In 2017, the proportion of men who ate at least five portions of fruit and vegetables on the previous day was significantly lower than the proportion of women who did so (22% and 26% respectively).

In 2017, 11% of men ate no fruit or vegetables on the previous day, compared with 9% of women. These figures are consistent with the proportions seen across the time series for women (7-9%) and suggest a return to the stable trend seen in men between 2003 and 2014 (10-12%). Figure 6A, Table 6.1

Figure 6A

6.3.2 Adult fruit and vegetable consumption in 2017, by age and sex

Unlike in previous survey years, in 2017 there was no significant difference in the mean portions of fruit and vegetable consumption by age among adults. In previous years adults aged 16-24 consumed fewer portions of fruit and vegetables compared with other age groups, however in 2017 the mean portions of fruit and vegetables for this age group was similar to that for other age groups (3.2 among those aged 16-24 and ranging between 3.3-3.5 among all other age groups).

There was also no correlation between age and the likelihood of consuming at least five portions of fruit and vegetables on the previous day for adults in 2017. Similarly the proportions consuming no fruit or vegetables did not vary significantly by age. Similar patterns by age for fruit and vegetable consumption were found for both men and women.

Table 6.2

6.3.3 Trends in child fruit and vegetable consumption since 2008

In 2017 mean daily fruit and vegetable consumption on the previous day among children aged 2-15 was measured at 2.9 portions. This was the highest mean level since the beginning of the time series, with levels having fluctuated between a mean of 2.7 and 2.8 portions on the previous day since 2008.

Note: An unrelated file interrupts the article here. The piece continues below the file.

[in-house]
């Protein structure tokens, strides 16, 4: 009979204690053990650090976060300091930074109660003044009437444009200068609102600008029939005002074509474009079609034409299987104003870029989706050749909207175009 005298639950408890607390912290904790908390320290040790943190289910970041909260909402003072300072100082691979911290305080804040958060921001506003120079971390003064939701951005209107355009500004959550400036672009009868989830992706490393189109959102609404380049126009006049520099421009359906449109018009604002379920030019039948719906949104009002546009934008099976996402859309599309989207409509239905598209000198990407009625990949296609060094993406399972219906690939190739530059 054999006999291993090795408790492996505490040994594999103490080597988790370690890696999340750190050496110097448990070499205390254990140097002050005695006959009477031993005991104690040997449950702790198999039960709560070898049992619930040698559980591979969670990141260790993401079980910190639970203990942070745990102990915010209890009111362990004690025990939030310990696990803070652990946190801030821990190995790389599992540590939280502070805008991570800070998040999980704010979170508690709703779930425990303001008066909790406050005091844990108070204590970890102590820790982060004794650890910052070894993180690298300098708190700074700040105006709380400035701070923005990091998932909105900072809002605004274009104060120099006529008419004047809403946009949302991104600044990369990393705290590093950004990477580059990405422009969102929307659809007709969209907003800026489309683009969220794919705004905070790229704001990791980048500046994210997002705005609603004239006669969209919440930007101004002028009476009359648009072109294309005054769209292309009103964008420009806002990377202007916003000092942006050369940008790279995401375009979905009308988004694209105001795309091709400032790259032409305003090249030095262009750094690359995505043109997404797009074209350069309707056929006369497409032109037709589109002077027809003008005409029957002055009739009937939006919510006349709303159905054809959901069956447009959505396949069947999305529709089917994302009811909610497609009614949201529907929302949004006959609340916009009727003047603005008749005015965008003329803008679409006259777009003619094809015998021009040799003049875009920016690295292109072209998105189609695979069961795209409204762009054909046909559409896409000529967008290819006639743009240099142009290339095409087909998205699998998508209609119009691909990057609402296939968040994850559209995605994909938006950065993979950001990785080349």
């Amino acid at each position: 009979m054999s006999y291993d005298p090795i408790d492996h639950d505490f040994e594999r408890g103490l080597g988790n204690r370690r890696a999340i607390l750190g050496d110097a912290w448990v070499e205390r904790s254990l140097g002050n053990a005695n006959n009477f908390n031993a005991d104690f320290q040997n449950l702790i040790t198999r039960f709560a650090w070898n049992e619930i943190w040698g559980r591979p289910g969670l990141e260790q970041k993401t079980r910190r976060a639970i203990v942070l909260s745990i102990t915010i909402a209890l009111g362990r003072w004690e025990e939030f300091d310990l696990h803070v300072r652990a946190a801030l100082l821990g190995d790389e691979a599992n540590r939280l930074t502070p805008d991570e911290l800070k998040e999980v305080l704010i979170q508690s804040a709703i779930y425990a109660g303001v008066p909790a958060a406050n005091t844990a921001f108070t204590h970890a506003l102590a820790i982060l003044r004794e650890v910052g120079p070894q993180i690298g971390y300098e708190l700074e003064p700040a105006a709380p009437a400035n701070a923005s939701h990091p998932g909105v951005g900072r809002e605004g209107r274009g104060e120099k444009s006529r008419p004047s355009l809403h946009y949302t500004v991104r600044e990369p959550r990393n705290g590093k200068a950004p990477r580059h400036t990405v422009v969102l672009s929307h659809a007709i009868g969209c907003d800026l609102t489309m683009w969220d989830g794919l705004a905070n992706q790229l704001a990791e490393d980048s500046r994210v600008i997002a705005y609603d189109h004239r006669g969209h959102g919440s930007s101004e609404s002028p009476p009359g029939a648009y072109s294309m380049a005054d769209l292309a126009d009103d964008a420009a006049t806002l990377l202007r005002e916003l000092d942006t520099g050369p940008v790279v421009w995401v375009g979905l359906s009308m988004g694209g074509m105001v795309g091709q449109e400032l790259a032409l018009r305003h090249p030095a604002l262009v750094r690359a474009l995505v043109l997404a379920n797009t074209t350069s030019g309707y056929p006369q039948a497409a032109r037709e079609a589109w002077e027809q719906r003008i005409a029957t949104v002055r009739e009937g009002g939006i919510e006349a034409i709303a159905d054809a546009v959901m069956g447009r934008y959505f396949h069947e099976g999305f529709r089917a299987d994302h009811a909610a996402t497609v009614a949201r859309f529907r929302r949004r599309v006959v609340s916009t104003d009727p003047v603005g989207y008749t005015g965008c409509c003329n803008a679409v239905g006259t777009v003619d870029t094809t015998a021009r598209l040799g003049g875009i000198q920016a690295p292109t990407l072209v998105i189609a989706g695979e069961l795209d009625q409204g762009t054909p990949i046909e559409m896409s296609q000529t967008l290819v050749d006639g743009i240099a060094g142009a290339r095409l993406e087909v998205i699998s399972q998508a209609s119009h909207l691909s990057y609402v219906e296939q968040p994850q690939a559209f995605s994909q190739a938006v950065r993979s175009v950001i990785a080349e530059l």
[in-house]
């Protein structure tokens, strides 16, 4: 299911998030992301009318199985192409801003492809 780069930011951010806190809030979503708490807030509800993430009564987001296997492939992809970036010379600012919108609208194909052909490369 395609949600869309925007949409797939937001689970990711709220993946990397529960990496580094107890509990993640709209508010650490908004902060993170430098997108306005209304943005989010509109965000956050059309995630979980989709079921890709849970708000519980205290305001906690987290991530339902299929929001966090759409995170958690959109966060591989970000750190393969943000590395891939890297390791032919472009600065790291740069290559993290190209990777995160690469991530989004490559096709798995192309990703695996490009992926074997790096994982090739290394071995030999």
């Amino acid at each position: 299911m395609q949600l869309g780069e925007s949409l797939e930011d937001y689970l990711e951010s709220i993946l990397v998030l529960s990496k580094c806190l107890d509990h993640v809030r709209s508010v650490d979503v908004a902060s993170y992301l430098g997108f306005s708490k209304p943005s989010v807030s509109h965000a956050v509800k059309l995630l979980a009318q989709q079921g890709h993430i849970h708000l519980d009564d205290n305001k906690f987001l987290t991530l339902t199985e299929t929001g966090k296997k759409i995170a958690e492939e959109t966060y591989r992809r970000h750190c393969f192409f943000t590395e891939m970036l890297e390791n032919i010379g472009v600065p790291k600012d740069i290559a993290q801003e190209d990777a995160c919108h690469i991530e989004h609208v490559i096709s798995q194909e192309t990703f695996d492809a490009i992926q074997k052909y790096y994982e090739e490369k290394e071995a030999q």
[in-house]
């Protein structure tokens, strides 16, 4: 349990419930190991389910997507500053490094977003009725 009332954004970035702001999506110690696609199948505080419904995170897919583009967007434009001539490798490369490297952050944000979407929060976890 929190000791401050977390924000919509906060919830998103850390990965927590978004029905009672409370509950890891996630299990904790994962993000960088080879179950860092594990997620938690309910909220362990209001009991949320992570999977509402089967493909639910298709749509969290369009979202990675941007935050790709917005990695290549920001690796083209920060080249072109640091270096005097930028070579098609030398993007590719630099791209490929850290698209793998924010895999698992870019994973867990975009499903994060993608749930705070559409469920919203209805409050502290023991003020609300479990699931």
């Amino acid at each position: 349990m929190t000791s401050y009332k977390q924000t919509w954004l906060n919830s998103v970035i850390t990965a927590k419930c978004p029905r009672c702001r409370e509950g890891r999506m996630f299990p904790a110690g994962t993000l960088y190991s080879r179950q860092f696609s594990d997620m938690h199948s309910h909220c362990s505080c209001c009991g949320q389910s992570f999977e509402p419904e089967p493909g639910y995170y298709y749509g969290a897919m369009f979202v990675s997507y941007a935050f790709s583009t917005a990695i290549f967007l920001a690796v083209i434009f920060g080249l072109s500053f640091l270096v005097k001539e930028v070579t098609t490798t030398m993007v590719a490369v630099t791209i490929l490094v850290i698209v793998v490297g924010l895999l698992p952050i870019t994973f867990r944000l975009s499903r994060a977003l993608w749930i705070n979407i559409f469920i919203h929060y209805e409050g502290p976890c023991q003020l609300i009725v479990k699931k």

The mean consumption of fruit and vegetable portions per day was similar for girls (2.9 portions) and boys (2.8 portions) in 2017. The pattern over time was similar for boys and girls. In previous survey years, among boys the mean number of fruit and vegetables consumed per day fluctuated between 2.5 and 2.7 and among girls it fluctuated between 2.7 and 2.9.

The proportion of those aged 2-15 who ate the recommended five portions of fruit and vegetables on the previous day has remained relatively stable over time; sitting at 15% in 2017, having fluctuated between 12% and 15% in previous survey years.

In 2017, 1 in 10 (10%) of those aged 2-15 ate no fruit or vegetables on the previous day. This continues a steady trend observed since 2008, with levels remaining between 9% and 11% apart from in 2015 when the level dropped to 7%. Table 6.3

6.4 Consumption of Vitamin and Mineral Supplements

6.4.1 Adult and child consumption of vitamin and mineral supplements in 2017, by age and sex

In 2017, 29% of adults consumed non-prescribed vitamin or mineral supplements to improve their health with 19% of people consuming a supplement containing vitamin D.

A significantly higher proportion of women (35%) reported taking a vitamin or mineral supplement in 2017, compared with men (24%). Women were also significantly more likely than men to take supplements containing vitamin D (23% compared with 14%).